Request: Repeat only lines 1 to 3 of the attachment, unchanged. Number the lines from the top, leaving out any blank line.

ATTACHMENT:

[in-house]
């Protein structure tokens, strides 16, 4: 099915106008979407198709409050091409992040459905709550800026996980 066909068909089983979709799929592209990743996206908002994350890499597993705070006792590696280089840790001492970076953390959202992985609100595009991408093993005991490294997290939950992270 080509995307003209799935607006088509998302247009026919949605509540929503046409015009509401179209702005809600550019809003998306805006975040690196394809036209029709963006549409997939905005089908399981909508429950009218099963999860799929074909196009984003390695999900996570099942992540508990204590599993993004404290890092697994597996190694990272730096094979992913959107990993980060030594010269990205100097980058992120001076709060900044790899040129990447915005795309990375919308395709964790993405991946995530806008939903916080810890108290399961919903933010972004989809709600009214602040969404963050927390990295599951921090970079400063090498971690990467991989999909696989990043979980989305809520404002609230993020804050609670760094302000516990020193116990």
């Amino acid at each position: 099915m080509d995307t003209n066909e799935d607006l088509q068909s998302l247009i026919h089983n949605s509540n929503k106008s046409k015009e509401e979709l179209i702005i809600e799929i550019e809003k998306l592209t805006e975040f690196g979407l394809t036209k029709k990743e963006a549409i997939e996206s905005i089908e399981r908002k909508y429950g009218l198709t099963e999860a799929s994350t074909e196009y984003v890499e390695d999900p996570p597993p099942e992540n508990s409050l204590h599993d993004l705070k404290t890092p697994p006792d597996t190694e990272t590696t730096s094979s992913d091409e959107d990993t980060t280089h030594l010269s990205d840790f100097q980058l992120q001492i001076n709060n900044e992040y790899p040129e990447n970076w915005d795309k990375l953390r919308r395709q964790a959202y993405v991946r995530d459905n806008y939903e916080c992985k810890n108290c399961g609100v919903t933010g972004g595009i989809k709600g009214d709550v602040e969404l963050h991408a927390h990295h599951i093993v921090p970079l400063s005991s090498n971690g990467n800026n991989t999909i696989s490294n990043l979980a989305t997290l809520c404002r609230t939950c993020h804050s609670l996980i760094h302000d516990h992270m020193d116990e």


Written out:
[in-house]
């Protein structure tokens, strides 16, 4: 099915106008979407198709409050091409992040459905709550800026996980 066909068909089983979709799929592209990743996206908002994350890499597993705070006792590696280089840790001492970076953390959202992985609100595009991408093993005991490294997290939950992270 080509995307003209799935607006088509998302247009026919949605509540929503046409015009509401179209702005809600550019809003998306805006975040690196394809036209029709963006549409997939905005089908399981909508429950009218099963999860799929074909196009984003390695999900996570099942992540508990204590599993993004404290890092697994597996190694990272730096094979992913959107990993980060030594010269990205100097980058992120001076709060900044790899040129990447915005795309990375919308395709964790993405991946995530806008939903916080810890108290399961919903933010972004989809709600009214602040969404963050927390990295599951921090970079400063090498971690990467991989999909696989990043979980989305809520404002609230993020804050609670760094302000516990020193116990």
């Amino acid at each position: 099915m080509d995307t003209n066909e799935d607006l088509q068909s998302l247009i026919h089983n949605s509540n929503k106008s046409k015009e509401e979709l179209i702005i809600e799929i550019e809003k998306l592209t805006e975040f690196g979407l394809t036209k029709k990743e963006a549409i997939e996206s905005i089908e399981r908002k909508y429950g009218l198709t099963e999860a799929s994350t074909e196009y984003v890499e390695d999900p996570p597993p099942e992540n508990s409050l204590h599993d993004l705070k404290t890092p697994p006792d597996t190694e990272t590696t730096s094979s992913d091409e959107d990993t980060t280089h030594l010269s990205d840790f100097q980058l992120q001492i001076n709060n900044e992040y790899p040129e990447n970076w915005d795309k990375l953390r919308r395709q964790a959202y993405v991946r995530d459905n806008y939903e916080c992985k810890n108290c399961g609100v919903t933010g972004g595009i989809k709600g009214d709550v602040e969404l963050h991408a927390h990295h599951i093993v921090p970079l400063s005991s090498n971690g990467n800026n991989t999909i696989s490294n990043l979980a989305t997290l809520c404002r609230t939950c993020h804050s609670l996980i760094h302000d516990h992270m020193d116990e």